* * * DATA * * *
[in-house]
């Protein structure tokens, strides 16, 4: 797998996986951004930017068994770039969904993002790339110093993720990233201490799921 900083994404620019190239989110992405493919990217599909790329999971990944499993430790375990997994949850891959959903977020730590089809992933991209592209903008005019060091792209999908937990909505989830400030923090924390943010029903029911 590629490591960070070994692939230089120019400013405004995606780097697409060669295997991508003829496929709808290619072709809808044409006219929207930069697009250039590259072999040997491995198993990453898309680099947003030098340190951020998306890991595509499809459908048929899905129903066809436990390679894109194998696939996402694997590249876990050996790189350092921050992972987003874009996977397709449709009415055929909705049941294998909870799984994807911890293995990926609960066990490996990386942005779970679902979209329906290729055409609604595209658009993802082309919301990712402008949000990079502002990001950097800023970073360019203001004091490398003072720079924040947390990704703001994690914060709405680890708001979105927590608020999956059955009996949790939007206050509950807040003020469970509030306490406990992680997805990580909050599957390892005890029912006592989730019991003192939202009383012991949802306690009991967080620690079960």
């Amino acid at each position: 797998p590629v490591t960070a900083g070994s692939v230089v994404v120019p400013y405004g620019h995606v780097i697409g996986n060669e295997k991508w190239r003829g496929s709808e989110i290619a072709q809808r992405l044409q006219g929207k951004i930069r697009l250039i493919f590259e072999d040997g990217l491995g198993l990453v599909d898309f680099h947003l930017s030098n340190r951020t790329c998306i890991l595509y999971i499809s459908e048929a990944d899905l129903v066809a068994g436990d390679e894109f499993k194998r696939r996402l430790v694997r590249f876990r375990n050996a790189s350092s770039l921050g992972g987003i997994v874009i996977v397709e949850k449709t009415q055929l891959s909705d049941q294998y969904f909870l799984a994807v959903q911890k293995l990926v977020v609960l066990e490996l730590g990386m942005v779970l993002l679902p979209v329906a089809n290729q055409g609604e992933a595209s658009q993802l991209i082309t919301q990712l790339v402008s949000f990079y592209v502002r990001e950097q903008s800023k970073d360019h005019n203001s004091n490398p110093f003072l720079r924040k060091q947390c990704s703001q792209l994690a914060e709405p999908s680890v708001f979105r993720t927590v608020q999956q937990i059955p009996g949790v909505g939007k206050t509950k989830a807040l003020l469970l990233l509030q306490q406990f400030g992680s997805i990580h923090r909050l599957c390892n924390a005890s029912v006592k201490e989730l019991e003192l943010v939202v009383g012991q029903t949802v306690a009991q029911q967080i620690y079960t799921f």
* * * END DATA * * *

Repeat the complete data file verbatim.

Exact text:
[in-house]
């Protein structure tokens, strides 16, 4: 797998996986951004930017068994770039969904993002790339110093993720990233201490799921 900083994404620019190239989110992405493919990217599909790329999971990944499993430790375990997994949850891959959903977020730590089809992933991209592209903008005019060091792209999908937990909505989830400030923090924390943010029903029911 590629490591960070070994692939230089120019400013405004995606780097697409060669295997991508003829496929709808290619072709809808044409006219929207930069697009250039590259072999040997491995198993990453898309680099947003030098340190951020998306890991595509499809459908048929899905129903066809436990390679894109194998696939996402694997590249876990050996790189350092921050992972987003874009996977397709449709009415055929909705049941294998909870799984994807911890293995990926609960066990490996990386942005779970679902979209329906290729055409609604595209658009993802082309919301990712402008949000990079502002990001950097800023970073360019203001004091490398003072720079924040947390990704703001994690914060709405680890708001979105927590608020999956059955009996949790939007206050509950807040003020469970509030306490406990992680997805990580909050599957390892005890029912006592989730019991003192939202009383012991949802306690009991967080620690079960």
């Amino acid at each position: 797998p590629v490591t960070a900083g070994s692939v230089v994404v120019p400013y405004g620019h995606v780097i697409g996986n060669e295997k991508w190239r003829g496929s709808e989110i290619a072709q809808r992405l044409q006219g929207k951004i930069r697009l250039i493919f590259e072999d040997g990217l491995g198993l990453v599909d898309f680099h947003l930017s030098n340190r951020t790329c998306i890991l595509y999971i499809s459908e048929a990944d899905l129903v066809a068994g436990d390679e894109f499993k194998r696939r996402l430790v694997r590249f876990r375990n050996a790189s350092s770039l921050g992972g987003i997994v874009i996977v397709e949850k449709t009415q055929l891959s909705d049941q294998y969904f909870l799984a994807v959903q911890k293995l990926v977020v609960l066990e490996l730590g990386m942005v779970l993002l679902p979209v329906a089809n290729q055409g609604e992933a595209s658009q993802l991209i082309t919301q990712l790339v402008s949000f990079y592209v502002r990001e950097q903008s800023k970073d360019h005019n203001s004091n490398p110093f003072l720079r924040k060091q947390c990704s703001q792209l994690a914060e709405p999908s680890v708001f979105r993720t927590v608020q999956q937990i059955p009996g949790v909505g939007k206050t509950k989830a807040l003020l469970l990233l509030q306490q406990f400030g992680s997805i990580h923090r909050l599957c390892n924390a005890s029912v006592k201490e989730l019991e003192l943010v939202v009383g012991q029903t949802v306690a009991q029911q967080i620690y079960t799921f």